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Congresswoman Jacobs Announces My Body, My Data Act to Protect Reproductive Health Data

Leaked Supreme Court draft decision raises concerns data could be used to target people if abortion is criminalized

Washington, D.C. - Today, Congresswoman Sara Jacobs (D-CA-53) announced the My Body, My Data Act, legislation to protect personal reproductive health data. The bill would create a new national standard to protect personal reproductive health data, enforced by the Federal Trade Commission. By minimizing the personal reproductive health data that is collected and retained, the bill would prevent this information from being disclosed or misused. 

Jacobs’ legislation was highlighted today in the Washington Post. The bill is being finalized and will be formally introduced when the House is back in session. 

The leaked draft decision revealing the Supreme Court’s plans to overturn Roe v. Wade has raised serious concerns that data collected by apps and websites could be used to target or arrest people if abortion is criminalized. This includes location data, search histories, and reproductive health data collected by menstruation, ovulation, and pregnancy tracking apps each month. Recent reporting has also revealed the prevalence with which consumers’ personal reproductive health information – often our most personal information – is disclosed and monetized.


Currently, few protections exist to prevent personal reproductive health data or information about people seeking reproductive health services from being collected, retained, or disclosed to third parties. With at least 26 states likely or certain to ban abortions if Roe is overturned, this bill is the first Congressional action to strengthen digital privacy and protect our personal reproductive health information specifically.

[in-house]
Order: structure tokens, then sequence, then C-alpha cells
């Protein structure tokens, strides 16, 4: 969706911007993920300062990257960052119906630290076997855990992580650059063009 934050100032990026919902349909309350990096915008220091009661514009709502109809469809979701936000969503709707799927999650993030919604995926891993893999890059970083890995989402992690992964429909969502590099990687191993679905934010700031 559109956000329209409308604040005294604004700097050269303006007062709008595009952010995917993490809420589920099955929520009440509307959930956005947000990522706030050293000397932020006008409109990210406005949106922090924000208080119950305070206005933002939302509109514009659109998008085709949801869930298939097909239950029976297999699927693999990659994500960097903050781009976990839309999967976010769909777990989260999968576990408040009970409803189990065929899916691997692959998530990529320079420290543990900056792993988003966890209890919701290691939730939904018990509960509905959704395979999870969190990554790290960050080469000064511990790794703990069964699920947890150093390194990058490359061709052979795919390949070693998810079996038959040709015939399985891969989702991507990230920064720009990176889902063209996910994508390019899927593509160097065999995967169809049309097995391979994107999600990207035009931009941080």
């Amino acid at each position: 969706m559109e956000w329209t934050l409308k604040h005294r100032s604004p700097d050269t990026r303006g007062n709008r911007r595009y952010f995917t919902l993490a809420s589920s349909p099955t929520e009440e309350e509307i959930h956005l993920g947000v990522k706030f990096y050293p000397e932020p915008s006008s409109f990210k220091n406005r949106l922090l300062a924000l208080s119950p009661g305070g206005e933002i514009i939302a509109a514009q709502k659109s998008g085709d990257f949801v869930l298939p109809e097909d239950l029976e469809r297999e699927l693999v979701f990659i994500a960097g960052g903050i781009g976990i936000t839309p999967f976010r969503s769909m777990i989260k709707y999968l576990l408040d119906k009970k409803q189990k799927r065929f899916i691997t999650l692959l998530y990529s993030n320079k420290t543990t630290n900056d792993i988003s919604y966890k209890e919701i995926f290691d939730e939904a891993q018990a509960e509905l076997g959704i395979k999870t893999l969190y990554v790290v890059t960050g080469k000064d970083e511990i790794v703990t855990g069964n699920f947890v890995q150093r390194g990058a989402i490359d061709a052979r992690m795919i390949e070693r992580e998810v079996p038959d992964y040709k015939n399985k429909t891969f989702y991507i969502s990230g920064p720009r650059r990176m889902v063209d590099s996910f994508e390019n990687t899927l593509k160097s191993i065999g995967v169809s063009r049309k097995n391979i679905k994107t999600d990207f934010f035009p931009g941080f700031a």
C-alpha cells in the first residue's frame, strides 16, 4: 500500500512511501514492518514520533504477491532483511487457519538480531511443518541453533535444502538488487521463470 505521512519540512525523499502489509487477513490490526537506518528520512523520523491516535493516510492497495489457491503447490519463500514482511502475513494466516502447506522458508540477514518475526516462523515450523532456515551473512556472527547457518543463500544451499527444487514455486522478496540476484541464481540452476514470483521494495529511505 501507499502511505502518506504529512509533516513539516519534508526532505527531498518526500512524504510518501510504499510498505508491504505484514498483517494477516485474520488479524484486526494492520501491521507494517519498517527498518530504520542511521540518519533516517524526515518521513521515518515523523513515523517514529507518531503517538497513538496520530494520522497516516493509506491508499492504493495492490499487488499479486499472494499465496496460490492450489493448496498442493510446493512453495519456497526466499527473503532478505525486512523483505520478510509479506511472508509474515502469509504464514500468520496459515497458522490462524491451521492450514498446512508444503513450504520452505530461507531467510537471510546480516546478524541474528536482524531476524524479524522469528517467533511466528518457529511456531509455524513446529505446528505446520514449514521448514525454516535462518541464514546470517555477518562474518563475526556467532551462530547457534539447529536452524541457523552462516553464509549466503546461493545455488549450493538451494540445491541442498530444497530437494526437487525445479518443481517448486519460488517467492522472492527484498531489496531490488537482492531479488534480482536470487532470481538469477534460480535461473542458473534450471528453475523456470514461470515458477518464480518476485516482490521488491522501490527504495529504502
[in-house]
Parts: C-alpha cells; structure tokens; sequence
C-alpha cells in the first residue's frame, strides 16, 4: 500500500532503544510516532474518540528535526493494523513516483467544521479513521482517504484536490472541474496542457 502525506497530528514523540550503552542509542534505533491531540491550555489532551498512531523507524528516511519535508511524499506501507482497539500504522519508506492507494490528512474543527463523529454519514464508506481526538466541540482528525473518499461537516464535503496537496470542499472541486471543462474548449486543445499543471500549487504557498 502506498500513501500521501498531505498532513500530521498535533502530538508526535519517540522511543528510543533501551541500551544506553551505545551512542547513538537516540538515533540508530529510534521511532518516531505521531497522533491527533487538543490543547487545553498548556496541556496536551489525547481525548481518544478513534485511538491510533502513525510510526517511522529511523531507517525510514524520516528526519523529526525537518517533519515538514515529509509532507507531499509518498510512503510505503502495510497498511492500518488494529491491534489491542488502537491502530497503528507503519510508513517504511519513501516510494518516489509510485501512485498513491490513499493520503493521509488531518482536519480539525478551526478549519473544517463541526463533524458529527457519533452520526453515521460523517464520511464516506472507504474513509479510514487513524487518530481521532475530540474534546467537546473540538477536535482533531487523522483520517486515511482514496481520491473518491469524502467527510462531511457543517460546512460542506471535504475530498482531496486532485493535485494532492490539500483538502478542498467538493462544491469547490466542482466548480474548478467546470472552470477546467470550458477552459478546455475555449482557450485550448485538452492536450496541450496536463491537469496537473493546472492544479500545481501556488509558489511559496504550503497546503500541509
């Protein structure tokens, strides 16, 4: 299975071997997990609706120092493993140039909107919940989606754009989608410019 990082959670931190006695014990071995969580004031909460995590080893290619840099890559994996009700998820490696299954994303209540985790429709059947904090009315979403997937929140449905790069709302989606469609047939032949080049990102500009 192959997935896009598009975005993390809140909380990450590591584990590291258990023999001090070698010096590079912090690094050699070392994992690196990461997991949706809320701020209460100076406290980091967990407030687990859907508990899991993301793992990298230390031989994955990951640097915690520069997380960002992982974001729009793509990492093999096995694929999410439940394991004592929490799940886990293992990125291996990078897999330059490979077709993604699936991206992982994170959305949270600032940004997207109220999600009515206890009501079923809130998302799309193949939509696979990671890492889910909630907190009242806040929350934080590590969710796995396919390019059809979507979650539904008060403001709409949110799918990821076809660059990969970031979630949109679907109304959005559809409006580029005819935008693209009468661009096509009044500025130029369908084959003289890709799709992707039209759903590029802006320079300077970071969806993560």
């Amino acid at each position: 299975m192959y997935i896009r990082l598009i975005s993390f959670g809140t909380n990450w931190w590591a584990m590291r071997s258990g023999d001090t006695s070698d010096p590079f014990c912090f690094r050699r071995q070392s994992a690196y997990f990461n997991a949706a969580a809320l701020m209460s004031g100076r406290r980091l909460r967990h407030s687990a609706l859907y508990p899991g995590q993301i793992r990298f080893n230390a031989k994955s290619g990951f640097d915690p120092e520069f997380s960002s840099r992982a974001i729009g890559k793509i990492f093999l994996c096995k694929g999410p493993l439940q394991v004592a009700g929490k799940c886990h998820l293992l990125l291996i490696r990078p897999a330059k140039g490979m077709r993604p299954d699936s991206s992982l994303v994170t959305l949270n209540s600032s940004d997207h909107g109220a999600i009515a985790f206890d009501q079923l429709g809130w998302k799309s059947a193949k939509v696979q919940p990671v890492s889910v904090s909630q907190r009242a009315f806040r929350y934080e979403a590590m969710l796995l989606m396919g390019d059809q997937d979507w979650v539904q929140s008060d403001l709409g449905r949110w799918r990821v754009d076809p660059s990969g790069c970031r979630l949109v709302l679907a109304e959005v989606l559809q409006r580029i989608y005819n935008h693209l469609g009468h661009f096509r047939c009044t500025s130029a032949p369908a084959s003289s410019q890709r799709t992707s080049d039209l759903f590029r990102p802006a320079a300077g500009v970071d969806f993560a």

“Since the Supreme Court leak, I’ve heard from so many people who are panicked about their personal reproductive health data falling into the wrong hands. The My Body, My Data Act will protect that information, protect our privacy, and reaffirm our rights to make our own decisions about our bodies,” said Congresswoman Jacobs. “As a young woman, reproductive health care is my health care. And like tens of millions of Americans, I’ve used period tracking apps to help manage my reproductive health. It’s unconscionable that information could be turned over to the government or sold to the highest bidder and weaponized against us, and especially against low-income people and people of color who will be most impacted if Roe is overturned.”

The My Body, My Data Act would:

  • Limit the personal reproductive and sexual health data that can be collected, retained, used, or disclosed to only what is needed to deliver a product or service.

  • Protect personal data collected by entities not currently covered under HIPAA, including data collected by apps, cell phones, and search engines.

  • Require regulated entities to develop and share a privacy policy outlining how they collect, retain, use, and disclose personal reproductive health information.

  • Direct the Federal Trade Commission (FTC) to enforce the law and to develop rules to implement the statute.